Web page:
Clinical effects may also be different if intravenous oxytocin is delivered via bolus push or over a longer duration via dilute infusion. While there is some evidence that the more immediate, higher concentration of bolus delivery could lead to stronger effect on uterine contractions [23], this route is less frequently used due to fear of hypotension, although this problem has only been noted in case studies of women under general anesthesia during caesarean section [26, 27, 28]. Two studies conducted among women who received oxytocin following vaginal delivery showed no side effects or adverse outcomes associated with IV bolus administration and somewhat worse clinical outcomes associated with IV infusion [22, 23]. Despite this evidence, hesitation persists regarding oxytocin via IV bolus.

To help inform best practices in clinical care and address inconsistencies and gaps in the literature, we conducted a three-arm study to compare the clinical effectiveness and safety of IM injection to both IV infusion and IV bolus of 10 IU oxytocin administered during the third stage of labor.

Methods

Pregnant women presenting for vaginal delivery in two tertiary Egyptian hospitals were screened for participation in this open-label, three-arm, parallel, randomized controlled trial. Approval was obtained from the research ethics committees of both hospitals: El Galaa Teaching Hospital in Cairo (the largest maternity hospital in Cairo), and Shatby Maternity Hospital in Alexandria (the university hospital of Alexandria University), where all three routes of oxytocin administration were routinely used.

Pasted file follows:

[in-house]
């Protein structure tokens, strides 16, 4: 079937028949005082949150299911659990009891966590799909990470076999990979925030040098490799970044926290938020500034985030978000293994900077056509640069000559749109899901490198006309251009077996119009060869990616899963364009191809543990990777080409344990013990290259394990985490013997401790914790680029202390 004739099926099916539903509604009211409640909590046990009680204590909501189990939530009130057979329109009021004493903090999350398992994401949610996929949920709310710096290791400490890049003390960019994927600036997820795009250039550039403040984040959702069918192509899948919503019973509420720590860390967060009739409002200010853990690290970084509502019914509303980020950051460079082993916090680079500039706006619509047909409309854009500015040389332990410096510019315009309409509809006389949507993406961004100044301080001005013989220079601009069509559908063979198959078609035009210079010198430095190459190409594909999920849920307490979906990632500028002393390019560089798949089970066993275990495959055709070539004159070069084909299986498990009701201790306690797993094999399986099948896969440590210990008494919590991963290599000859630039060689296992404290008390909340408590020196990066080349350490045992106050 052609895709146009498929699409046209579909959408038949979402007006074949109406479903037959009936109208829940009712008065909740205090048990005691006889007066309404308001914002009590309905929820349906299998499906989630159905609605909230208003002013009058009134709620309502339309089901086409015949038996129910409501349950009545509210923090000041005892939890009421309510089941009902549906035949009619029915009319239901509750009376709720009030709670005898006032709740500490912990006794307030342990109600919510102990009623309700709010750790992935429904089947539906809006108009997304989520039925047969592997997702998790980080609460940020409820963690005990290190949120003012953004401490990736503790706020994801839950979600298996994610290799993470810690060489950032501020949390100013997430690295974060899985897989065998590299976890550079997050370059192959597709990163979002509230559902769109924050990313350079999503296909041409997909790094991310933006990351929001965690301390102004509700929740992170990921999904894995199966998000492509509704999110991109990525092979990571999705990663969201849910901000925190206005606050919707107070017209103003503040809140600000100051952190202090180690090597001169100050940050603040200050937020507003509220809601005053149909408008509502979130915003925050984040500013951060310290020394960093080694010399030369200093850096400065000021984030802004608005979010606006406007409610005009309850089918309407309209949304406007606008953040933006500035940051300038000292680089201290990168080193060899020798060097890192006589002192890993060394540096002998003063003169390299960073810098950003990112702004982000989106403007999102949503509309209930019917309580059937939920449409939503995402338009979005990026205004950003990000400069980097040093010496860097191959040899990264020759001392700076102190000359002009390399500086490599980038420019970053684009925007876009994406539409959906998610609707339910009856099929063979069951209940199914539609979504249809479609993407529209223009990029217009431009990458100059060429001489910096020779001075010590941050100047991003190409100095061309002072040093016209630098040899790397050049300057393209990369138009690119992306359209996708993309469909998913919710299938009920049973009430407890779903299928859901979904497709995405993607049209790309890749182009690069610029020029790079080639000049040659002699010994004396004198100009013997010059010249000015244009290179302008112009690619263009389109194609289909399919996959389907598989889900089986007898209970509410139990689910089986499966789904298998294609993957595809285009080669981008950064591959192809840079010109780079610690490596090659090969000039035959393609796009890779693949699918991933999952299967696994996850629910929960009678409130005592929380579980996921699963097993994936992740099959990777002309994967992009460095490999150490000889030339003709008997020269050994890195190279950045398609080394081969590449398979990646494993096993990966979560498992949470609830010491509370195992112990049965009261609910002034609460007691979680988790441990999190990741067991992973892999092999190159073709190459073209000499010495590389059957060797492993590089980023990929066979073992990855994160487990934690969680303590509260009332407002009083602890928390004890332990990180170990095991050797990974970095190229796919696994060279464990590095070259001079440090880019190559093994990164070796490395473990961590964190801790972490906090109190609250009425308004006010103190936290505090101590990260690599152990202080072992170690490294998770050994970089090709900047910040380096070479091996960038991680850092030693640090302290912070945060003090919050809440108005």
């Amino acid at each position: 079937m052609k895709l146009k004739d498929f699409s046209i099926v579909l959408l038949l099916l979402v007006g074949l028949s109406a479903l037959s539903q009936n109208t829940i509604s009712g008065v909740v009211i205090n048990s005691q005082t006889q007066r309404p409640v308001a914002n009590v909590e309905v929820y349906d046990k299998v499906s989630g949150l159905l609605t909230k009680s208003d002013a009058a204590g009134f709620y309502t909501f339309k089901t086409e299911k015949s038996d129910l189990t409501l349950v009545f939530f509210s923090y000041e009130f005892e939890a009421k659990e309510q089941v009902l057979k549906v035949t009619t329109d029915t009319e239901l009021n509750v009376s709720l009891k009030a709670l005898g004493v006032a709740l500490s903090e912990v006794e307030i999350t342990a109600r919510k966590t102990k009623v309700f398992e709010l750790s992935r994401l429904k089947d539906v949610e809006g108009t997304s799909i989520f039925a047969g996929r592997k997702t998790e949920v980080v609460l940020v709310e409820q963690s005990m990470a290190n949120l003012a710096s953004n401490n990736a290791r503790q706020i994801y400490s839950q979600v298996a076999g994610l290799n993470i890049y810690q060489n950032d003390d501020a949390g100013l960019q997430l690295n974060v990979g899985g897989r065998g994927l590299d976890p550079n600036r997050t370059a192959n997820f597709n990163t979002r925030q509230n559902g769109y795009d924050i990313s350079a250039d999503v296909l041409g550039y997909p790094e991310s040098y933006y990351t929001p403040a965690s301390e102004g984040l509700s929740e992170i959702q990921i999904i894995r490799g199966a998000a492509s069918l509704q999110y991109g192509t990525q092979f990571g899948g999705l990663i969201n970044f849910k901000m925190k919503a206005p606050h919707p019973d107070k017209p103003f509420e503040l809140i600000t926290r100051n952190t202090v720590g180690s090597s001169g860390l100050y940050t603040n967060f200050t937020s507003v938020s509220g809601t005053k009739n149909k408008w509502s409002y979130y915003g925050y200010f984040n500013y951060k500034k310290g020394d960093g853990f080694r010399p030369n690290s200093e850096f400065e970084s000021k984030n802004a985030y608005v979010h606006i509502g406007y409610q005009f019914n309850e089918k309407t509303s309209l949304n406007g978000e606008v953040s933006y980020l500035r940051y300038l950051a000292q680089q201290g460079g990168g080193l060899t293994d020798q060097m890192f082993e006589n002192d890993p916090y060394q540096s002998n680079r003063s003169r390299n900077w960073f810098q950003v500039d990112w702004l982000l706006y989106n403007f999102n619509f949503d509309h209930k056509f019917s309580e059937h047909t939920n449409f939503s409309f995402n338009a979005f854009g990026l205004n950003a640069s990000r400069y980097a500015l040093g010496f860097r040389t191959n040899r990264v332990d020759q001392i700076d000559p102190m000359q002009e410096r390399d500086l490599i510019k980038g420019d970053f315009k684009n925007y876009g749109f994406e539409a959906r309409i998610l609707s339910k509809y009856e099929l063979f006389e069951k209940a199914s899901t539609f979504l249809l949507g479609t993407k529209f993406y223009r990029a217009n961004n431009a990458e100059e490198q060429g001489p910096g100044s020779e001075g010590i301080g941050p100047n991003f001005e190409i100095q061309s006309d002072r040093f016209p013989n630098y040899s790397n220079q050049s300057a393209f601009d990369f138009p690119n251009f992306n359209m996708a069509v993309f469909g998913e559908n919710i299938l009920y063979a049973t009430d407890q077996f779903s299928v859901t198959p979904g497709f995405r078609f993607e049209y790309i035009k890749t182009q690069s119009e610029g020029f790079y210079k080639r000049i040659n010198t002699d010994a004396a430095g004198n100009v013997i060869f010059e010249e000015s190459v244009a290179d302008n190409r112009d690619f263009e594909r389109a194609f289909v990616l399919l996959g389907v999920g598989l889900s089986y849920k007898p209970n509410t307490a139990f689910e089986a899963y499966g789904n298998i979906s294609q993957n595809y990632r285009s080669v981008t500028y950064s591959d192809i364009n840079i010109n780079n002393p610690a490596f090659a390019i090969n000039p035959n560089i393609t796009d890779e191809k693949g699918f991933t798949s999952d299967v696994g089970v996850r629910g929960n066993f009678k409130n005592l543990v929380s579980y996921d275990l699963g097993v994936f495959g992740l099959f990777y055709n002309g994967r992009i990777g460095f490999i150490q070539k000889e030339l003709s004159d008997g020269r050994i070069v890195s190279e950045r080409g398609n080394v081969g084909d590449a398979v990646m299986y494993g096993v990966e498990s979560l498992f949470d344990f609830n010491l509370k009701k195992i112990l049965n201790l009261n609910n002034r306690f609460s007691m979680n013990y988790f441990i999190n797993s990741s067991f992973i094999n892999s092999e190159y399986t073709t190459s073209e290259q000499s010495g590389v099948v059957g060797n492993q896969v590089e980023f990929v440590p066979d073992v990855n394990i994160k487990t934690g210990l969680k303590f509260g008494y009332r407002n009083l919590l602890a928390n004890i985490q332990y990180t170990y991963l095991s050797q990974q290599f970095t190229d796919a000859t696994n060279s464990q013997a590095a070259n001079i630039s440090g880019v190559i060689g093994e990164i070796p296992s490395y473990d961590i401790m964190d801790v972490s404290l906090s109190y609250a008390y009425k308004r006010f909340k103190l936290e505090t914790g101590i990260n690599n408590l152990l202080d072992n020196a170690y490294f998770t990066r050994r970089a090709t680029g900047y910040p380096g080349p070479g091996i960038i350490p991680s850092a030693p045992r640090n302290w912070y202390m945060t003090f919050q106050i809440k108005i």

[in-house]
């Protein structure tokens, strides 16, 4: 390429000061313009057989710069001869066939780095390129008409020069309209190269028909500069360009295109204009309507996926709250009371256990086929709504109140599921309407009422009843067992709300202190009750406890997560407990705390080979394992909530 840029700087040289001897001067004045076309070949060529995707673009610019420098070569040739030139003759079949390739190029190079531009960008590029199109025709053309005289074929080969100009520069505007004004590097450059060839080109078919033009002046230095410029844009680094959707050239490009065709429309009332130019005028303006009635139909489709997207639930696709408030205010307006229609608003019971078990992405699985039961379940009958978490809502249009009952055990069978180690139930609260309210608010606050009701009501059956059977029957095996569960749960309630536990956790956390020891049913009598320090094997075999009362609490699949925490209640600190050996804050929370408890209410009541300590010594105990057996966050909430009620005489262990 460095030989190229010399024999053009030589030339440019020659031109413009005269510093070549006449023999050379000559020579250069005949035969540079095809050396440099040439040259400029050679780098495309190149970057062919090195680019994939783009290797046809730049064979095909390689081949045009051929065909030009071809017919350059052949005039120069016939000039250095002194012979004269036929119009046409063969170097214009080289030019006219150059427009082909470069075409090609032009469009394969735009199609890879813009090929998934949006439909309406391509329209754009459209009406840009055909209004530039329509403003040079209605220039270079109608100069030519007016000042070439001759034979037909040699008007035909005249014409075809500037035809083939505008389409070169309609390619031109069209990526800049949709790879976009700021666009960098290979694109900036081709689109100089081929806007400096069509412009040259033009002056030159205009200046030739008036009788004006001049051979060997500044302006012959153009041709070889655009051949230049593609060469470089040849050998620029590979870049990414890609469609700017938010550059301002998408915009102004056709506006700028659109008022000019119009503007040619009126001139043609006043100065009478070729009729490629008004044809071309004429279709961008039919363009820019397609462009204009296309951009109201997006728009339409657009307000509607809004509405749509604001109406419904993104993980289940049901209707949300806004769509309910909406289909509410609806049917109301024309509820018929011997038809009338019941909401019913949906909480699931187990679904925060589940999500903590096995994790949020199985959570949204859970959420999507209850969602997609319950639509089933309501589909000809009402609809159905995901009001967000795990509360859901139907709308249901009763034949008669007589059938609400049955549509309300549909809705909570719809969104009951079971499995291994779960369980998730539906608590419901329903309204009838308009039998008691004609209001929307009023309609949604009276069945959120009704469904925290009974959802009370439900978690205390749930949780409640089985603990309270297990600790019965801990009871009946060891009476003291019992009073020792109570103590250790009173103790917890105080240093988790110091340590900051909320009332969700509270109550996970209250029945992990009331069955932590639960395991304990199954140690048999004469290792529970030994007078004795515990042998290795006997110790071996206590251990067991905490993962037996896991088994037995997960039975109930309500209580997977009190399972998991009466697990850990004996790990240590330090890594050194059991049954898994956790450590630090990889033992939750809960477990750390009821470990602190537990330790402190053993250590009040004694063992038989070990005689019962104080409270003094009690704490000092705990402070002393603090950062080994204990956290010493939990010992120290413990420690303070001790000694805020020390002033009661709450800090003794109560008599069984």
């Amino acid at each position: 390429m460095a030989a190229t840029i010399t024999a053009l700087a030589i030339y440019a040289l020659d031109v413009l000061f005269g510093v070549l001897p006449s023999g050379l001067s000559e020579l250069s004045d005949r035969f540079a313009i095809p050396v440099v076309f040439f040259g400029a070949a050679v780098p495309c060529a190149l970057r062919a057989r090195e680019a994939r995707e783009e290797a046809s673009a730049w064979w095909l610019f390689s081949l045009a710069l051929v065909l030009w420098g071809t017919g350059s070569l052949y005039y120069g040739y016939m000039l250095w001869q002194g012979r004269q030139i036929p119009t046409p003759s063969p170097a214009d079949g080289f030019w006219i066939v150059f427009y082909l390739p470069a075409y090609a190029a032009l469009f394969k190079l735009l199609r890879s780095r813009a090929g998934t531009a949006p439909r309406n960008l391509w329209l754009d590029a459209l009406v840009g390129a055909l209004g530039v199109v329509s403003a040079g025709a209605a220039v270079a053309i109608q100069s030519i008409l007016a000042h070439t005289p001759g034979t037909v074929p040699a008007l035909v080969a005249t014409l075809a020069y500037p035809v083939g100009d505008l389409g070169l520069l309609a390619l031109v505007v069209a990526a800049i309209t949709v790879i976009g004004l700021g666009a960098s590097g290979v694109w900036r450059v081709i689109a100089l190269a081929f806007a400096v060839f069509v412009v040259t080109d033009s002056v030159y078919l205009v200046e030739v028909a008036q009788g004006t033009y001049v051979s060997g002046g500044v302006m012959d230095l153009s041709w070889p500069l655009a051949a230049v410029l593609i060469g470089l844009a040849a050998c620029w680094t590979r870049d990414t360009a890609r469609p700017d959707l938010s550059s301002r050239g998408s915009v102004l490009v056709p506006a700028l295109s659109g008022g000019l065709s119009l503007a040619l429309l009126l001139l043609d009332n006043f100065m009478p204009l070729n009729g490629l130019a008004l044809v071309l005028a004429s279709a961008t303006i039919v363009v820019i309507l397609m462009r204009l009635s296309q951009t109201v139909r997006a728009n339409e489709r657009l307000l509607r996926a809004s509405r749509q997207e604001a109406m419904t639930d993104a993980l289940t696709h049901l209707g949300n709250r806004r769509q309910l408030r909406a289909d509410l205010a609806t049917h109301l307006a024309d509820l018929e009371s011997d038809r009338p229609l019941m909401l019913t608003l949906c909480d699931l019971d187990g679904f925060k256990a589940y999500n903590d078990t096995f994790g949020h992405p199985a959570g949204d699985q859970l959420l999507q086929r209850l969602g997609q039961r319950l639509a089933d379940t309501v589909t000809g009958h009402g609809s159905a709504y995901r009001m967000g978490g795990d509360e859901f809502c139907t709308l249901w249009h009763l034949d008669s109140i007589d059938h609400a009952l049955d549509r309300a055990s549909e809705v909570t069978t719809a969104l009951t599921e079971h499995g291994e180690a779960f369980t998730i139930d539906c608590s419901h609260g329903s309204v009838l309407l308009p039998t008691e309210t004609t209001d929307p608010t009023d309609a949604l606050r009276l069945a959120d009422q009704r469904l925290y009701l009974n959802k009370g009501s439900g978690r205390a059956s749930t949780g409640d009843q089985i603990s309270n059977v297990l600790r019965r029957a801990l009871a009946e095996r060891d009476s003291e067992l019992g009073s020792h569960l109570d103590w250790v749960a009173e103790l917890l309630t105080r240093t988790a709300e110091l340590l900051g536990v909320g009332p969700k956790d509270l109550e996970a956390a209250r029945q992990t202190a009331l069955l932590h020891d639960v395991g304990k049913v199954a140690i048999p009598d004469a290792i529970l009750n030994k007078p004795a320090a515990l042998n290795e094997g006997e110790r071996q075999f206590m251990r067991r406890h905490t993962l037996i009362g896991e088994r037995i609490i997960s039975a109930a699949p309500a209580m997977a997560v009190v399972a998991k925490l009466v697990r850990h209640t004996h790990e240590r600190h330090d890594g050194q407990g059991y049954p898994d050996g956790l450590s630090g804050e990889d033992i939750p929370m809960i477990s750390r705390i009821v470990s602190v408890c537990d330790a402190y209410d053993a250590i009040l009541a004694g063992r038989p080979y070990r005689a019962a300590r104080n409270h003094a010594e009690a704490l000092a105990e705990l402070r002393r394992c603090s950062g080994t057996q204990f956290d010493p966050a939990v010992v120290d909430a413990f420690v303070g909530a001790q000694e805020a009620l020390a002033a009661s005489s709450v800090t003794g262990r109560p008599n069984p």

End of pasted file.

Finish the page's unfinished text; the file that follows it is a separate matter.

Women were eligible to participate if they delivered a live birth vaginally, did not receive pre-delivery uterotonics to induce or augment labor, and were able to provide informed consent. Written consent was obtained after admission, upon arrival to the labor ward. Blood pressure and pre-delivery hemoglobin were subsequently measured and recorded, the latter using HemoCue® hb 201+ (HemoCue, Ängelholm, Sweden).

Women were randomized to receive 10 IU of oxytocin by IM injection, IV infusion, or IV bolus immediately after delivery of the baby. IM injection was usually administered in the thigh. For IV infusion, oxytocin was mixed in 500 ml of fluid and administered through gravity-driven infusion with the roller clamp fully open, most often using an 18 gauge needle. IV bolus was pushed directly into the IV port over approximately 1 min.

Information on other prophylactic measures provided in the third stage of labor, including controlled cord traction and uterine massage, was recorded on standardized data collection forms. Postpartum blood pressure and any side effects or adverse events experienced after oxytocin administration were also recorded. Postpartum blood loss was measured at 1 h post-delivery using a plastic blood collection drape funneled into a calibrated container. For women diagnosed with PPH, blood loss was also recorded at the time of PPH diagnosis and at active bleeding cessation. Women diagnosed with PPH received standard of care treatment at each hospital. Interventions, including administration of additional uterotonics or blood transfusion, were documented. Postpartum hemoglobin was measured at least 24 h after delivery and at least 12 h after removal of the IV for women receiving IV fluids, if possible, or just before discharge if women were discharged sooner.

Our primary outcomes were mean blood loss and proportion of women with blood loss ≥500 ml. Secondary outcomes included proportion of women with blood loss ≥350 ml and ≥ 1000 ml, change in pre- to post-delivery hemoglobin, time to placental delivery, administration of additional oxytocin or other uterotonics, and observed side effects within 1 h postpartum.